9. 9. Eureka 147: The digital radiosystem in use Uses at much higher frequencies than standard 88- 108Mhz FM band and 0.525-1.705MHz AM band. UK utilizes Band III (174-240 MHz) Canada uses L-Band (1452-1492MHz) The eureka system broadcasts multiple stations and services over a single frequency in something called a multiplex. The bandwidth within the multiplex is allotted to stations as needed. Stereo programming is typically broadcast at 192kilobits. 9
  10. 10. Block diagram of the IBOC DAB transmitter 10
  11. 11. IBOC modes of operationHybrid mode : Inthis mode thedigital signal isinserted within a 69.041 kHzbandwidth, 129.361 kHz oneither side of the analogFM signal. Each sideband isapproximately 23 dB below thetotal power in the FM signal. 11
  12. 12. Extended hybrid mode :This modeincludes the hybrid mode and additionaldigital signals are inserted closer tothe analog signal, utilizing a 27.617 kHzbandwidth, 101.744 kHz on either side ofthe analog FM signal. The total power ofthe digitalsidebands is 20dBbelow the nominalpower of the FManalog carrier. 12
  13. 13. All Digital mode: This mode replacesthe analog signal with additional digitalsignals and also includes the digitalsignals of the Hybrid and Extended HybridModes. The total power of the digitalsidebands is 10dBbelow the nominalpower of thereplaced FM analogcarrier. 13
  14. 14. IBOC implementation Technique The requirement for FM-to-IBOC isolation is also somewhat difficult to achieve in practice because of the power ratio between FM and IBOC(100:1). In a combiner that has to deal with a 1:1 power combining ratio, a 26 dB isolation seems to be fine. There are a few techniques used to combine FM and IBOC signals. 14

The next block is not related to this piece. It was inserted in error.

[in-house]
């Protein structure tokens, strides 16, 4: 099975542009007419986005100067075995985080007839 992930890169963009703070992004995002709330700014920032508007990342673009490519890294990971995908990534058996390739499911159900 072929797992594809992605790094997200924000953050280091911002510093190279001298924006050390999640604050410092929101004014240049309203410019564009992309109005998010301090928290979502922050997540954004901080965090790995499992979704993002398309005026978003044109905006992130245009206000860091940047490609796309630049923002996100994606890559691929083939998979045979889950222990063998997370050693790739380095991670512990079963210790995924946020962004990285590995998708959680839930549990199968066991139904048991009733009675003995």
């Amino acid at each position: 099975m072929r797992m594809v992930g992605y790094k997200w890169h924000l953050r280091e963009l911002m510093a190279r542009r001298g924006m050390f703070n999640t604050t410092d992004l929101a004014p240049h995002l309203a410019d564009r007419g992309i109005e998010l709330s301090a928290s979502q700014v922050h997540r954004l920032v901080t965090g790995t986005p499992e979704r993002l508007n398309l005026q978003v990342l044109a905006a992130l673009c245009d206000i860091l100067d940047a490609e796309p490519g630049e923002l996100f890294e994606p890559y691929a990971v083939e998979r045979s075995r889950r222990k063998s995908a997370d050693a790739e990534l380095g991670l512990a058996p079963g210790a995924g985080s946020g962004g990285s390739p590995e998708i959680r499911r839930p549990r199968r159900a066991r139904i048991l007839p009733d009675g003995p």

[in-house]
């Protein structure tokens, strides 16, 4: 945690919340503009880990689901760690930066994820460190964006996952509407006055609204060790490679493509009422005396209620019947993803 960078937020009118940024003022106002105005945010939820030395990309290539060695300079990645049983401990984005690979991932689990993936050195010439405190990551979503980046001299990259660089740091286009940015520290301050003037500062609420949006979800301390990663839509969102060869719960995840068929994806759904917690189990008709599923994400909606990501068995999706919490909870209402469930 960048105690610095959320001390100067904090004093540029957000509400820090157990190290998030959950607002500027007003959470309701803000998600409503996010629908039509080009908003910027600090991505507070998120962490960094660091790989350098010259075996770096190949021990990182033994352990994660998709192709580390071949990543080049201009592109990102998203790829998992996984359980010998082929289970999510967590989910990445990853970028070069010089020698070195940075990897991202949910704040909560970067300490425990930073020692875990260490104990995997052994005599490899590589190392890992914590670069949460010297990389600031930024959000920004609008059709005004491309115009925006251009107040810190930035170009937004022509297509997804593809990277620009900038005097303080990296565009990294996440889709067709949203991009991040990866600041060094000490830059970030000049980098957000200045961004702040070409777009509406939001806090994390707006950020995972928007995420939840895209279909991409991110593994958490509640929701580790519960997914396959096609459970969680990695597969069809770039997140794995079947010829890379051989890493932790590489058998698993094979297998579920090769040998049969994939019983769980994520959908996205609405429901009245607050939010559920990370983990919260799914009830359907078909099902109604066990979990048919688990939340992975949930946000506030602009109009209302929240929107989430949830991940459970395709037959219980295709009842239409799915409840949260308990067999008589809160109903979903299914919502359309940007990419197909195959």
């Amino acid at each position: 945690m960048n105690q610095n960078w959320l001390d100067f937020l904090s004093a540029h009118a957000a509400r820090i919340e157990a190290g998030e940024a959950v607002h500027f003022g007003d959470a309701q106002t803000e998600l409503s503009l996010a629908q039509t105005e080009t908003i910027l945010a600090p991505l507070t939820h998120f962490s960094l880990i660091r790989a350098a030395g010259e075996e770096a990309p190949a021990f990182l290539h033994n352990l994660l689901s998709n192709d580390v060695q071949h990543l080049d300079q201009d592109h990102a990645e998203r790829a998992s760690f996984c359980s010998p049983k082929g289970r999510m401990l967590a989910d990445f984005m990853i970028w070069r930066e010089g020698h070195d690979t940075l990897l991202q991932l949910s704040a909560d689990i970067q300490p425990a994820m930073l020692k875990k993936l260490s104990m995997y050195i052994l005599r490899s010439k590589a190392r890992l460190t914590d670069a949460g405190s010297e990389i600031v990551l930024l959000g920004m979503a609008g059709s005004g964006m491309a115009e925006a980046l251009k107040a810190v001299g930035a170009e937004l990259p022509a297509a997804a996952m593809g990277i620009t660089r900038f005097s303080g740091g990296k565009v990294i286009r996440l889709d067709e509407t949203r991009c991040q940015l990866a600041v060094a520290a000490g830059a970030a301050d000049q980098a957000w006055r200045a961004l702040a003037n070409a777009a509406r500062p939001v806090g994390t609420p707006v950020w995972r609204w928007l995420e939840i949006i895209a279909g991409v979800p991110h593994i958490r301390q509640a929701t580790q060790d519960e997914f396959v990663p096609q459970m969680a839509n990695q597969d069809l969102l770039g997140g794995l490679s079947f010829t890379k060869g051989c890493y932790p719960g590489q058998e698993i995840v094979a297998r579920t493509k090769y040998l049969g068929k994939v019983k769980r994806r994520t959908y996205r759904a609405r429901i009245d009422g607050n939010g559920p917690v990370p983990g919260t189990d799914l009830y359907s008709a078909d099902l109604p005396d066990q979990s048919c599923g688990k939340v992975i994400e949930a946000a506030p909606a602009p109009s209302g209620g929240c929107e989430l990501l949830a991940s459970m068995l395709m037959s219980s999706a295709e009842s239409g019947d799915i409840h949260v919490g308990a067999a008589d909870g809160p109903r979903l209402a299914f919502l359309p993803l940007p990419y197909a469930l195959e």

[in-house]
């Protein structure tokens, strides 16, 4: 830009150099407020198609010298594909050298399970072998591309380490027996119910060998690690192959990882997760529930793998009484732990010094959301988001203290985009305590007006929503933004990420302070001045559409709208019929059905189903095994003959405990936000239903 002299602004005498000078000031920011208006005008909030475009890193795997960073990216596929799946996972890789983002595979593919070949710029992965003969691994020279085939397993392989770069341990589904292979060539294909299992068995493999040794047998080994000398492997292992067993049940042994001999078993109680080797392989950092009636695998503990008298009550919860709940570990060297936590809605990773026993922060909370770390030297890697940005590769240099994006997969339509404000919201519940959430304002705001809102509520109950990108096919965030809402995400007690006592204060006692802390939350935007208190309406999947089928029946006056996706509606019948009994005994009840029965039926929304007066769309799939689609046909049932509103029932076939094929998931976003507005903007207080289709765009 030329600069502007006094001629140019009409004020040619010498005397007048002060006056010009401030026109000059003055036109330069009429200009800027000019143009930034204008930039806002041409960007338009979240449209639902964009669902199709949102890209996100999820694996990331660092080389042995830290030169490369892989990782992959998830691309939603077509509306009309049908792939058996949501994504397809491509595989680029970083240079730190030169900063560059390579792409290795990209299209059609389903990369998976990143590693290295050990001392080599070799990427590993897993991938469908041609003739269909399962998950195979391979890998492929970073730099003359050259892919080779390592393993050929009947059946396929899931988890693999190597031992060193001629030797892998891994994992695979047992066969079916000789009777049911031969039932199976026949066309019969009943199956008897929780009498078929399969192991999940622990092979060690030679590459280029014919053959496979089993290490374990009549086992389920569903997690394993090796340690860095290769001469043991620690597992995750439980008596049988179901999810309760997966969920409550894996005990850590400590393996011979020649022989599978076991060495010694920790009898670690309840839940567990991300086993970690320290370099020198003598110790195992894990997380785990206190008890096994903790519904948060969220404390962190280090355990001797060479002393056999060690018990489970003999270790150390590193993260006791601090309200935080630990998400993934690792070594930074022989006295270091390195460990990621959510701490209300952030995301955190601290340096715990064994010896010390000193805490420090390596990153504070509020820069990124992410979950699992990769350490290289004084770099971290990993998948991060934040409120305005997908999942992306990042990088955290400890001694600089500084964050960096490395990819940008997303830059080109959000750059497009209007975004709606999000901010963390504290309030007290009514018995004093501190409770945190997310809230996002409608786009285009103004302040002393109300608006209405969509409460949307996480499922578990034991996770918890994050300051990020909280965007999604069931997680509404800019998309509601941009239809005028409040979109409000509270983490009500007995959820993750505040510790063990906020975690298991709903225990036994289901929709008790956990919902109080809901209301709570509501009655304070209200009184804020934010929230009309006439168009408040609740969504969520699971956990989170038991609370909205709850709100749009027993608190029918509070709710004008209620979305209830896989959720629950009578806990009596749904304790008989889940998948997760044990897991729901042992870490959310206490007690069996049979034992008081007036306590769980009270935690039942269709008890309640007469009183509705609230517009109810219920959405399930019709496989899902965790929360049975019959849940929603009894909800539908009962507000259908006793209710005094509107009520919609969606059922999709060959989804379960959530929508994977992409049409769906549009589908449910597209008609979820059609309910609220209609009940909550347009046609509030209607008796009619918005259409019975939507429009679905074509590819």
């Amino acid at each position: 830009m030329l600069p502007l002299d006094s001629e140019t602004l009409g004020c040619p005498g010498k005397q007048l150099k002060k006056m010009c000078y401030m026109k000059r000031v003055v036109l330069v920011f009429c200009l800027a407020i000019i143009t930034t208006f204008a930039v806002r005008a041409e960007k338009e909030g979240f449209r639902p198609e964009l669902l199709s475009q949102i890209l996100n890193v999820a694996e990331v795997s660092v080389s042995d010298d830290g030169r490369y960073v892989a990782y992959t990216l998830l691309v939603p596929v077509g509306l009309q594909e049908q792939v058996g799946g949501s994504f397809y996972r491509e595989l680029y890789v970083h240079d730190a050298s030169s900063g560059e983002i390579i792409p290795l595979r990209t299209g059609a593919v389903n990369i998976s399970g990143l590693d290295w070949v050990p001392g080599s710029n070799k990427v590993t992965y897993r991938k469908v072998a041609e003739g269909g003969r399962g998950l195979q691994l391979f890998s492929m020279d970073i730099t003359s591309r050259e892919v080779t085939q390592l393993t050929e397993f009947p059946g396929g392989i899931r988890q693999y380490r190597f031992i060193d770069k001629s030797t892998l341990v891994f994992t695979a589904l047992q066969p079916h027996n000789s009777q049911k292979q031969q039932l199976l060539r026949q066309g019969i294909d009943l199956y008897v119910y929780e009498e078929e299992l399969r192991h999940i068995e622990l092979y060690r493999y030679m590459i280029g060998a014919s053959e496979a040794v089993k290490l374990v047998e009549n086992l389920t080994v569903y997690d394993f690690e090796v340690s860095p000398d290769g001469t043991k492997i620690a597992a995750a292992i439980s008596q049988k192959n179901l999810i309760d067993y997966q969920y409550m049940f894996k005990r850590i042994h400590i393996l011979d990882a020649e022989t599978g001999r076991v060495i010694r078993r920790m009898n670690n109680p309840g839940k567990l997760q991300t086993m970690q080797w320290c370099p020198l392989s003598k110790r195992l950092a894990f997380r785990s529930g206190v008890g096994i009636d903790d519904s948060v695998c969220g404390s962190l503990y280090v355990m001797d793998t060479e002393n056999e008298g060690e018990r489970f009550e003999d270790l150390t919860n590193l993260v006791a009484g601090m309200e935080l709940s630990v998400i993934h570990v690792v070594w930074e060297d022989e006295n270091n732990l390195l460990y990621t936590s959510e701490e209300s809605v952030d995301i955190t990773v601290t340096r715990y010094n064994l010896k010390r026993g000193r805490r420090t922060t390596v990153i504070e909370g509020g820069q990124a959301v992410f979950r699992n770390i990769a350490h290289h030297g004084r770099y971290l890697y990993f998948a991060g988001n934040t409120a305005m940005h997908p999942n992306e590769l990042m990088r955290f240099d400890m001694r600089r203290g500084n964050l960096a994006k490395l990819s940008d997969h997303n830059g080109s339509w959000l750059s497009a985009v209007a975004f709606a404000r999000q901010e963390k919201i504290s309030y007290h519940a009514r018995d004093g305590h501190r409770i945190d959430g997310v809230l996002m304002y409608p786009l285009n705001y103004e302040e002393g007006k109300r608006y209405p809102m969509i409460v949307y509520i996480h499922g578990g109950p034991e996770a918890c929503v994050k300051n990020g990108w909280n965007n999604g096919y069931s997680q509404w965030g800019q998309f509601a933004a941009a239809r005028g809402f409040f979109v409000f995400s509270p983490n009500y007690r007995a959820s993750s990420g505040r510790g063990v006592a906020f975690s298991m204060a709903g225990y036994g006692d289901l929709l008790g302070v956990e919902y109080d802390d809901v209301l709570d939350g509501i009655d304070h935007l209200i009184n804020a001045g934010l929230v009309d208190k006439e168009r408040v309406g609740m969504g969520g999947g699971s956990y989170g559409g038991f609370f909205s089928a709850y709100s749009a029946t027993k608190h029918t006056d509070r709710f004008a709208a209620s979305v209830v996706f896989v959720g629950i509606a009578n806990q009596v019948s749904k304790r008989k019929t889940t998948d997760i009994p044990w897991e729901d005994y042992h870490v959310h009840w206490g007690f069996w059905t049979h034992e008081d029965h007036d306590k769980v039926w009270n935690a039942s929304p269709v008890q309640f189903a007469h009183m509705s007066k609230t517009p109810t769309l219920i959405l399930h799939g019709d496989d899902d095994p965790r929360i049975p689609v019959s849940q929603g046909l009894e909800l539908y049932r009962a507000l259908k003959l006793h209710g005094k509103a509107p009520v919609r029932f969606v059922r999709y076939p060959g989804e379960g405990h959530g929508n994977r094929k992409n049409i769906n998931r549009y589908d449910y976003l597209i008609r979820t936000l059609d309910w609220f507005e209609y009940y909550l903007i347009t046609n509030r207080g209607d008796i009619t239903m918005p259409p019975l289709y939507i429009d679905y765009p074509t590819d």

15. 15. Low Level Combining Option 15
  16. 16.  Low level combining relies essentially on a common amplification technique which means that both the host FM and the IBOC signals are amplified in the same Power Amplifier(PA). This method requires very good linearity from the PA part. Most PA’s cannot handle common mode amplification at rated output power; they have to be operated in the most linear portion of their transfer curve which results in a substantial back-off(around 6-10 dB). As IBOC adds about 1% to the total channel power, its power contribution is negligible so the power rating of the antenna is normally not an issue. 16
  17. 17. High Level Combining Option 17
  18. 18.  High level combining is based on the use of distinct power amplifiers for the Host FM and the IBOC signals. This technique uses an IBOC Power injector which is basically an inverted directional coupler Its power ratio is selected to minimize the loss on the host path, typically 0.5 dB. Such an injector offers a loss of about 10 dB on the IBOC path 18
  19. 19. Benefits of Digital AudioBroadcasting High quality digital audio Reliable delivery to fixed, portable and mobile receivers for interference-free reception. Efficient use of the limited radio frequency spectrum available. Easy to use receivers. Flexibility and choice of programmes for listeners. Added-value system features such as multimedia. 19
  20. 20. Why delay in adoption? Low power FM stations are prone to interference. IBOC licensing, and service rules have not been adopted yet. Cost is high. 20
  21. 21. REFERENCES http://www.fcc.gov/encyclopedia/iboc-digital-radio- broadcasting-am-and-fm-radio-broadcast-stations http://transition.fcc.gov/mb/audio/includes/23- digital.htm http://www.ibiquity.com/ http://www.fcc.gov/mb/audio/digital.html http://www.worlddab.org/introduction_to_digital_broad casting/dab_plus_digital_radio http://www.owdjim.gen.nz/chris/radio/DRM/ 21